Arabidopsis thaliana plants were grown in soil (Scotts Redi-Earth Plug and Seedling Mix [E.C. Geiger, Inc., Harleysville, PA]) and watered with distilled water. For low-humidity (LH) growth, plants were maintained at 24°C under either short-day (SD) or long-day (LD) conditions with 75 to 100 μmol·m−2·sec−1 light intensity and 35 to 45% relative humidity. For high-humidity (HH) growth, plants were maintained at 24°C under either SD or LD conditions with 55 to 65 μmol·m−2·sec−1 light intensity and 75 to 85% RH.

Pools of activation-tagged Arabidopsis seed (Columbia [Col-0] ecotype) (Weigel et al., 2000) were obtained from the Arabidopsis Biological Resource Center (Ohio State University, Columbus). We screened this population for mutants with improved resistance to the virulent Pseudomonas syringae pv tomato (P.s.t.) strain DC3000 (Cuppels, 1986). The cpn1-1 mutant was identified from among ~10,000 independent T-DNA lines screened for mutants with increased resistance to P.s.t. For mutant screening, 4-week-old plants grown under LH, SD conditions were screened for increased resistance to virulent P.s.t. by dipping the plants into a bacterial suspension of 5 × 108 colony-forming units [cfu]/mL in 10 mM MgCl2 with 0.00025% (v/v) Silwet L-77 surfactant (Lehle Seeds, Round Rock, TX). After inoculation, plants were maintained at 24°C under SD conditions with 55 to 65 μmol·m−2·sec−1 light intensity and 75 to 95% RH for the development of bacterial speck disease symptoms. Bacterial speck disease symptoms were assessed 4 days after inoculation.

Bacterial Strains and Growth Conditions

For mutant screening, virulent P.s.t. strain DC3000 bacteria were grown on Pseudomonas Agar F (PA) (Sigma) supplemented with 100 μg/mL rifampicin (Sigma) at 28°C. For growth curves, P.s.t. strain DC3000 bacteria were used carrying either the plasmid pVSP61 (empty vector) or pV288 (bearing avrRpt2) and were grown on PA supplemented with 100 μg/mL rifampicin and 25 μg/mL kanamycin (Sigma) (Whalen et al., 1991). For hypersensitive response (HR) assays, P. syringae pv maculicola (P.s.m.) (strain 4326) bacteria were used bearing either plasmid pVSP61 or pV288 and were grown on PA supplemented with 100 μg/mL rifampicin and 25 μg/mL kanamycin. The P.s.m. (4326) strain was used for the HR assays because it is less virulent on Arabidopsis than P.s.t. and allows for a clearer distinction between the HR and disease symptoms.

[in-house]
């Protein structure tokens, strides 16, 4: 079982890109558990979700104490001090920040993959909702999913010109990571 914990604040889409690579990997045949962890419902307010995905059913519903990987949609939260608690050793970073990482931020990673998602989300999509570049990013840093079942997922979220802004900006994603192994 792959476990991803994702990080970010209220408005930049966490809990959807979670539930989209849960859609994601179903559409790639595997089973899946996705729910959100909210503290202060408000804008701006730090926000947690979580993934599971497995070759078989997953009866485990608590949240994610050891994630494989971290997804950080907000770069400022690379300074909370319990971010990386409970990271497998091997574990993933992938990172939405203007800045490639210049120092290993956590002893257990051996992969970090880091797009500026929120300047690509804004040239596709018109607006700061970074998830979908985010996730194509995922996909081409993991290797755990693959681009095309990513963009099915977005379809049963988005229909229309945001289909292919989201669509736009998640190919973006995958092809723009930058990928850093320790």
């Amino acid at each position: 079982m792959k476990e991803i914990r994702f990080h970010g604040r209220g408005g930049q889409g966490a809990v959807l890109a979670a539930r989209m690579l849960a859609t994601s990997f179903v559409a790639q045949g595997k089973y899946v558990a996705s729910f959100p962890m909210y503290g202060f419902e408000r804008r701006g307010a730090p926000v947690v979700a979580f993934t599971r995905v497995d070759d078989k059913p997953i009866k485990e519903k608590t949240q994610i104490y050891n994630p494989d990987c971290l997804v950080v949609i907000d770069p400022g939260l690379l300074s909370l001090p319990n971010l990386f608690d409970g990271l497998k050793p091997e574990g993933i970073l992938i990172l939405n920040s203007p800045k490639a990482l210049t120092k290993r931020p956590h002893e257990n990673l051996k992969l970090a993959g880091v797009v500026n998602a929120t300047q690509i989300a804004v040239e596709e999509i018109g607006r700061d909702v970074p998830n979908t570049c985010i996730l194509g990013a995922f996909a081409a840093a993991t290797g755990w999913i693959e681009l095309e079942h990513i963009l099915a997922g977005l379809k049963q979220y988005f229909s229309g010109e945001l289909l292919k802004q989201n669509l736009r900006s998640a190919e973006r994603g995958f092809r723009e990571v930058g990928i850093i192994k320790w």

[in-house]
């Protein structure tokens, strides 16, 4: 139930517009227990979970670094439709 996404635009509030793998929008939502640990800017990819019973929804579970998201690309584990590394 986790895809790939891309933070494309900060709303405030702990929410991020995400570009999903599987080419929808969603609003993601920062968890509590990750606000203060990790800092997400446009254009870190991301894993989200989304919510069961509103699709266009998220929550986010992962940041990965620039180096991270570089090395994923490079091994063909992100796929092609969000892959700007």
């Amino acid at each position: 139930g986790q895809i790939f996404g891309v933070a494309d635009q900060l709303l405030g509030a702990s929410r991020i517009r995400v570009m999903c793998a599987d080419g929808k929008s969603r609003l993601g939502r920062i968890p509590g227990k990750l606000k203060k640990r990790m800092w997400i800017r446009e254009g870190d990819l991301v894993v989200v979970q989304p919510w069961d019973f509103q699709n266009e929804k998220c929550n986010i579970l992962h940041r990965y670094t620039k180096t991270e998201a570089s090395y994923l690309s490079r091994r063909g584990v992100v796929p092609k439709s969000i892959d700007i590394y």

Bacterial Growth Curves and Peronospora parasitica Inoculations

In planta bacterial growth assays were performed by inoculating 5-week-old plants by either infiltration or dipping. For infiltration inoculations, leaves were inoculated with a suspension of 105 cfu/mL bacteria in 10 mM MgCl2; for dip inoculations, plants were inoculated with a suspension of 2 × 107 cfu/mL bacteria in 10 mM MgCl2 plus 0.00025% (v/v) Silwet L-77. Plants were maintained in SD, 55 to 65 μmol·m−2·sec−1 light intensity, 75 to 90% RH conditions for the duration of the experiment after inoculation. Bacterial populations were assessed at 0, 1, 2, and 4 days after inoculation. Three samples were taken for each data point. For each sample, three whole leaves were harvested, weighed, and ground in 1 mL of 10 mM MgCl2. Bacteria per unit tissue weight was determined by serial dilution plating essentially as described by Whalen et al. (1991), except that bacteria were plated on PA medium supplemented with 100 μg/mL rifampicin and 25 μg/mL kanamycin. Each growth curve experiment was replicated three times. Statistical analyses were performed using Student's t test of the differences between means of log-transformed data.